Most businesses today have company Facebook and Twitter profiles, and many have even created accounts on LinkedIn, Pinterest and Instagram as part of their social media marketing strategies. But the employees of those businesses have their own personal social profiles, too. If your staff isn't using their profiles — particularly LinkedIn and Twitter — as branding tools for your company, you may be missing out on a big marketing opportunity.
"People don't buy from brands; they buy from people they know and trust," said Michael Idinopulos, chief marketing officer of social optimization software PeopleLinx. "When a customer or prospect Googles the people they meet from a company, [personal] social profiles will come up first. Those profiles had better be compelling."
Since small businesses often don't have the budgets for traditional marketing and advertising campaigns, social media marketing through employee profiles should be a top priority, Idinopulos said. [14 Social Media Marketing Solutions for Small Businesses]
"LinkedIn and Twitter capture a lot of traffic, and they send some of that traffic to your employees' profiles," he told Business News Daily. "You can use that to your advantage by encouraging employees to post content that will represent your company well and drive traffic to your site. Leveraging your employees' social networks is a lot more cost-effective than paying directly for clicks."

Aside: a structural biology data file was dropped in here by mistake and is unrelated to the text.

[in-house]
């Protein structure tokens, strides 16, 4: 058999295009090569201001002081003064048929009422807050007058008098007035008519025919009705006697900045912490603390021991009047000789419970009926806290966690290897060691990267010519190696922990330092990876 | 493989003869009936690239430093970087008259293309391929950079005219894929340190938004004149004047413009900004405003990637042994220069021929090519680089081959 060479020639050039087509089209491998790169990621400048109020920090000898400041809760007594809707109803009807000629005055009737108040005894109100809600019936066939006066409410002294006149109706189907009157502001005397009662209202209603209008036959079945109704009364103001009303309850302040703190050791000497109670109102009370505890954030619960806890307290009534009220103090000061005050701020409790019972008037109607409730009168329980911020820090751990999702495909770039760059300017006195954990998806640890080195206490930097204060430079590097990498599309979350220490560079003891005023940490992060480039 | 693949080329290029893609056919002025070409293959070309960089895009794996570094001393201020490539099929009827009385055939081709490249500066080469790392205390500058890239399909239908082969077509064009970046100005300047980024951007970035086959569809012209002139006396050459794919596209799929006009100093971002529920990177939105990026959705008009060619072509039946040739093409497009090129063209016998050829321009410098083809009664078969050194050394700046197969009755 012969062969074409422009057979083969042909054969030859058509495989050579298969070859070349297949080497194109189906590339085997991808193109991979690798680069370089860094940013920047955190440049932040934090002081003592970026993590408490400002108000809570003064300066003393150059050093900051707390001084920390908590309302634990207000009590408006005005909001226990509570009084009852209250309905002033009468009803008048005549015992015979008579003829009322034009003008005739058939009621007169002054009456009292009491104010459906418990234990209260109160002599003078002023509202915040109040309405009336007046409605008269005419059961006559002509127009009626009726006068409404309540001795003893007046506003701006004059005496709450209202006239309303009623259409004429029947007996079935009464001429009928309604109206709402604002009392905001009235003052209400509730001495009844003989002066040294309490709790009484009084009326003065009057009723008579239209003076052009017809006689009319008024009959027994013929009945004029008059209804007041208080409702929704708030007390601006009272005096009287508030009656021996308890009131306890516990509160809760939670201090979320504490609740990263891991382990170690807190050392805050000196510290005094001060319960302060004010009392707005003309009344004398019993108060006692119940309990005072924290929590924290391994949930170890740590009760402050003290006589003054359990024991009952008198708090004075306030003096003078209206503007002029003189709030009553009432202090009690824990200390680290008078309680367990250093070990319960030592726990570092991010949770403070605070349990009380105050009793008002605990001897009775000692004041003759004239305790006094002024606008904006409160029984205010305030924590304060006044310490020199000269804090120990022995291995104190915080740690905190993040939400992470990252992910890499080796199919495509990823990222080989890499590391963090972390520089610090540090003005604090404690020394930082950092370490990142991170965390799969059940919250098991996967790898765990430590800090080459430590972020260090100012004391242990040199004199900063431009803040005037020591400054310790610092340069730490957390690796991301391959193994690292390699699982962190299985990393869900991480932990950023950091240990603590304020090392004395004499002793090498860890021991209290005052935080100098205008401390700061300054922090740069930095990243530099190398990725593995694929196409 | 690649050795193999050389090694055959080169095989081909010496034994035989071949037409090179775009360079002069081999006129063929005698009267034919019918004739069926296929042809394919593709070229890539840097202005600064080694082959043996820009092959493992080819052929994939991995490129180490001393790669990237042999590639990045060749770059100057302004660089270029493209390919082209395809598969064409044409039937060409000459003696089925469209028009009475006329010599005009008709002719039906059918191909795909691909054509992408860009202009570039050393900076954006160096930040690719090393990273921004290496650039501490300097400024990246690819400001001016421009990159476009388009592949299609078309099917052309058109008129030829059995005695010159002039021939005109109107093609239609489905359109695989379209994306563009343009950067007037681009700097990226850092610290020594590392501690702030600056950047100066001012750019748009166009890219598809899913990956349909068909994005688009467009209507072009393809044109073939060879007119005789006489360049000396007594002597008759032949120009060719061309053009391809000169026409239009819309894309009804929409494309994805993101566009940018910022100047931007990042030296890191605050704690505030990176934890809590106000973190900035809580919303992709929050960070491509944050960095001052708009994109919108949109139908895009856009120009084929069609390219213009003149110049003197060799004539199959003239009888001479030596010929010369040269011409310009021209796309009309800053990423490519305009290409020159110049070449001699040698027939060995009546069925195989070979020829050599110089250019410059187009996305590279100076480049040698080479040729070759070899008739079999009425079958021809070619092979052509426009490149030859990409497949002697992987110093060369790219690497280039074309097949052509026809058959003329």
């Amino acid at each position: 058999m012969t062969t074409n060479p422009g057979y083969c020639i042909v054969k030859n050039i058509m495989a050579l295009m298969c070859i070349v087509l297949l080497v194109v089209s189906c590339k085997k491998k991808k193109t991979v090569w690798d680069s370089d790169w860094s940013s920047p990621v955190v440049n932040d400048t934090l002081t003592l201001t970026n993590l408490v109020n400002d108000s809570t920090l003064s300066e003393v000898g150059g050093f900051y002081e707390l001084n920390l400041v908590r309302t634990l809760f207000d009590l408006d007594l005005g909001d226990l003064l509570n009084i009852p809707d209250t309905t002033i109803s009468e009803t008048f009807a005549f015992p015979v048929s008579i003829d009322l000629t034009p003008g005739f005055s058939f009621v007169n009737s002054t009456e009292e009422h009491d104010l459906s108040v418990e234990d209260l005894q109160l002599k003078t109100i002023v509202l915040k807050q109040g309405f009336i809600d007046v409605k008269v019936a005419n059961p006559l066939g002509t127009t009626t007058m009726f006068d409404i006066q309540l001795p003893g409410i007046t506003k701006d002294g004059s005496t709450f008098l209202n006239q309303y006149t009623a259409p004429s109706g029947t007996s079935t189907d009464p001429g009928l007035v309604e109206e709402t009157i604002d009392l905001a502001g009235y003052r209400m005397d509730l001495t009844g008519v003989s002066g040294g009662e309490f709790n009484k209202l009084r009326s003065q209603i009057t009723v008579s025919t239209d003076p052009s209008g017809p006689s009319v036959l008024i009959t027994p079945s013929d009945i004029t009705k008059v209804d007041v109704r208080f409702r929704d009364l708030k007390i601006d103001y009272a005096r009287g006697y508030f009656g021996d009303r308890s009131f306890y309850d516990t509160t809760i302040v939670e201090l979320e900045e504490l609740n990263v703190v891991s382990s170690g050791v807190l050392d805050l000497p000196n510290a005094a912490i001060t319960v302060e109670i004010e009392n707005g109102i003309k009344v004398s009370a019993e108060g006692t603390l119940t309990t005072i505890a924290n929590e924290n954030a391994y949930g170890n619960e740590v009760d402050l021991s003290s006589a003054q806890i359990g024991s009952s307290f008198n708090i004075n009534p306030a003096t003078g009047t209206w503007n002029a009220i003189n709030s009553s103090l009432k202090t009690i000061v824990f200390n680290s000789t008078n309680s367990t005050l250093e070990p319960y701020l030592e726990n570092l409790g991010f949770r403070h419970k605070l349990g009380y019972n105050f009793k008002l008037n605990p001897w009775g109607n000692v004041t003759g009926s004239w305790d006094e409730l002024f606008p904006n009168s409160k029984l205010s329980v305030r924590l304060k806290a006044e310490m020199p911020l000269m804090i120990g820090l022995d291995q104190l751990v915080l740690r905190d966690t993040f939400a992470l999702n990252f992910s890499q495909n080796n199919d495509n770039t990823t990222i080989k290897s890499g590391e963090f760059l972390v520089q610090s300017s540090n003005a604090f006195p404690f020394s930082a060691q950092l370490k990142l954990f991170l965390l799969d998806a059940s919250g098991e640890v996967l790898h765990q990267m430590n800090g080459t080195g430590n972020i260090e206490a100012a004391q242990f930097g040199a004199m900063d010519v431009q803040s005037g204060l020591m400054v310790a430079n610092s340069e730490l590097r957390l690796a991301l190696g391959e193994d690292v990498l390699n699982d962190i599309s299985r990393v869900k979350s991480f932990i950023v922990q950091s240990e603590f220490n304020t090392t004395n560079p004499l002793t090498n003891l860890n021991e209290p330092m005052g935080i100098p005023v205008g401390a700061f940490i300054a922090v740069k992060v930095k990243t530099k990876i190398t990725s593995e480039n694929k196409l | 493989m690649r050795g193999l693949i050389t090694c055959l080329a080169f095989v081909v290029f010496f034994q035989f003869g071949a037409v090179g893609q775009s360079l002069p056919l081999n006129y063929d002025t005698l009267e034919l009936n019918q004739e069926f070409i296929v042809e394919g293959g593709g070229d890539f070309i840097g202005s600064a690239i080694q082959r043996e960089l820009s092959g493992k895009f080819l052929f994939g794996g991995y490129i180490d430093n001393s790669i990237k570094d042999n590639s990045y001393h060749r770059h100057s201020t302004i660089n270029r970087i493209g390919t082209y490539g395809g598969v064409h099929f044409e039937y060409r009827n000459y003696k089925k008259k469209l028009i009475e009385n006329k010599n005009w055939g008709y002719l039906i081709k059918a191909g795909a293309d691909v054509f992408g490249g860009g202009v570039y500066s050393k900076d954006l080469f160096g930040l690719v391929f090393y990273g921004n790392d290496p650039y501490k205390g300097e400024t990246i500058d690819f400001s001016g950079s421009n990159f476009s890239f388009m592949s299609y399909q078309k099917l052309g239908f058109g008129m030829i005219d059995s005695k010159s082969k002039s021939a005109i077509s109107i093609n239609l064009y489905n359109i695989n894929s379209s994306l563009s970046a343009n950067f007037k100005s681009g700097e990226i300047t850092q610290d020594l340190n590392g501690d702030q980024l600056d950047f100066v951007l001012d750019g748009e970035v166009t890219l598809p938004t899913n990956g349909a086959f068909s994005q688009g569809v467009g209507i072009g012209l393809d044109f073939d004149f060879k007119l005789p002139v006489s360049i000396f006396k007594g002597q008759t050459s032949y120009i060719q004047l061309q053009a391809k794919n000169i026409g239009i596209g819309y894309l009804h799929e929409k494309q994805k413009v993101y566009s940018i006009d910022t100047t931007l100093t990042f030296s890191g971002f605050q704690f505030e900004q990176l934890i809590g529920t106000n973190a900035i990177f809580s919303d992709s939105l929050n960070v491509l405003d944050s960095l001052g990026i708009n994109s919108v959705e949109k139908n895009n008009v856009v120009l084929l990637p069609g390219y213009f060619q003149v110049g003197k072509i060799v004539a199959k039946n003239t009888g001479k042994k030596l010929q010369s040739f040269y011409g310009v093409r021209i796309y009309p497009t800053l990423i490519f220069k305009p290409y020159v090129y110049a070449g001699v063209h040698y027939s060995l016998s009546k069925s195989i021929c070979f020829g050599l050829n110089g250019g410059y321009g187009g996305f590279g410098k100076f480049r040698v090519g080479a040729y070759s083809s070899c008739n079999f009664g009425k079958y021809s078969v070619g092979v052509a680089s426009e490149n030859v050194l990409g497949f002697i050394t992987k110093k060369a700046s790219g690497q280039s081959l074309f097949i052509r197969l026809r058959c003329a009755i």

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Idinopulos offered these three tips to help you and your employees become social media marketing pros, regardless of their roles at the company:
Create high-quality profiles. A high-quality profile shows both the employee and your brand in the best possible light. It's more than having a professional photo and filling in all of the profile fields. Employee profiles should use consistent language to name and describe your company. They should hit key marketing messages, and include links to your business's website and job postings.
Build a relevant network. When it comes to https://www.businessnewsdaily.com, relevance matters more than size does. Employees should connect with customers, partners and prospects whom they really know. These should be people who would take a phone call and reply to an email, because they're the ones who will pay attention to what employees post online.
- Engage connections with valuable content. Employees should engage their networks with content. This is critical, and it's the most overlooked part. Share interesting and timely news stories, blog posts, videos, journal reports, white papers, etc. At least half of this shared content should come from credible third parties so your employees aren't always talking about themselves, Idinopulos said.
Originally published on Business News Daily.